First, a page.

Monday, January 28, 2008

Recovery from Depression and Stress

As I recover from depression and grief, I continue to seek solace in nature. After giving up my career, my Ottawa home and garden, familiar colleagues, my old city life, and my parents, I take it slowly. Walking heals me. Today it was glorious out walking in the dusk. I kept an eye out for the wolf that appeared last week when Brian was speaking on the phone to Caitlin, my daughter, while I was out at work. He was gazing out the window while he talked and stopped mid-sentence, awed by the sight as it hustled by. I think it was looking for our turkey vultures that visit our feeders--it was the cycle of life. You could see its footprint in the snow as it trekked across the lake. The colours, the shades and shadows, as well as the creatures that continue to survive in the minus double-digit temperatures always stirred me.
This morning, the blue jays were puffed up for warmth. I had filled the feeders last night--I knew it would be a cold night, ten degrees below zero or even less, and they would be hungry. I counted five jays negotiating for a spot at the feeder. The squirrels, in that endless hide-and-seek game, had wee faces covered in snow as they doggy-dug trying to first bury and then find sunflower seeds or peanuts. They were a hungry lot today, and I may give them all a second sympathy feed. The rest of us were on diets, but we don’t have to live outdoors. I was glad for no yard duty anymore. Supervising inadequately dressed teens, hell-bent on jockeying for yard position, was no fun. I spend longer outdoors now, but it is my choice and I can move around, take photos, and explore nature.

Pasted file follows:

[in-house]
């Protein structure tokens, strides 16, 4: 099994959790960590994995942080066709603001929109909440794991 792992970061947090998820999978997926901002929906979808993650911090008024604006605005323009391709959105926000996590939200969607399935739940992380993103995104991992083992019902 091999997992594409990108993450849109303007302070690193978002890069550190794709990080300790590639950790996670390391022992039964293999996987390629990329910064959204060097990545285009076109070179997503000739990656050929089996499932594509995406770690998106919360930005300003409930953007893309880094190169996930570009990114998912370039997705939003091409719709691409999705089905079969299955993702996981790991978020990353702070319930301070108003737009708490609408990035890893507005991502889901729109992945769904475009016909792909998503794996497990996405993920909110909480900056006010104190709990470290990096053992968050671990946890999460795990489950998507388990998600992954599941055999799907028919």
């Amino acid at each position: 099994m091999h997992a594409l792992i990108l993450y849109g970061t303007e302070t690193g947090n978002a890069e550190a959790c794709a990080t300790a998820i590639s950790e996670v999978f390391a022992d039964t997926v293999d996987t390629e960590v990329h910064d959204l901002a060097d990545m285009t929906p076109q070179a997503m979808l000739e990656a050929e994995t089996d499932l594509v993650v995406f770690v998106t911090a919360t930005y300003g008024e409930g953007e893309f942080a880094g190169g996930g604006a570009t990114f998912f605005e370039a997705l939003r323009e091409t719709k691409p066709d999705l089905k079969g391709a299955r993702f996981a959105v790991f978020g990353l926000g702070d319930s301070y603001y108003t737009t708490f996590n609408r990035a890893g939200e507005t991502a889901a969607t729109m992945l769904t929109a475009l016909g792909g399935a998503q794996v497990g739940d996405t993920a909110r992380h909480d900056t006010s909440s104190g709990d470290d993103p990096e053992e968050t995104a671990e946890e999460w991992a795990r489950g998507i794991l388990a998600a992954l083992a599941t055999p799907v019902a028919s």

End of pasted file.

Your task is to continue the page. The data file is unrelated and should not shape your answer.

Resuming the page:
I am so glad to be on the upturn emotionally. I still find it hard being in large groups. The winter was passing, and spring would come, just as it had for the previous fifty years of my life! I endeavour to get out every day to walk or do other outdoor activities. The Vitamin D is necessary for us old folks. I have been off meds for long enough to know that I don’t need them right now, but I know that my doctor is there if I need him, and he is happy with my progress. Quitting antidepressants too quickly or suddenly can result in setbacks.
I had worked hard at doing my M.A. coursework: research to help me navigate through the past few years of depression and stress. I feel that I have made many gains. There have been days when I felt sad and tired, and re-experienced some of the warning signs of depression (sadness, anger, fatigue, inability to make a decision, and insomnia), but they are less frequent. When I recognize the warning signs, I make sure I work out more, get outside in the sun, take time for me, do something for myself, and it passes. What a relief.

In the spring, Caitlin and Jean-Luc brought our granddaughter for a visit. She was thriving in the joy and love of a wonderful home. We visit lots with Jesse, who lives the closest, in Toronto. I regularly communicate with Terry, too, and he visits from time to time. All have been grieving the loss of their grandparents. We often speak of the fond memories that we hold dear: trips to the cottage and trips to town; tons of photos and slides are on hand.

Thursday, January 10, 2008

Conclusions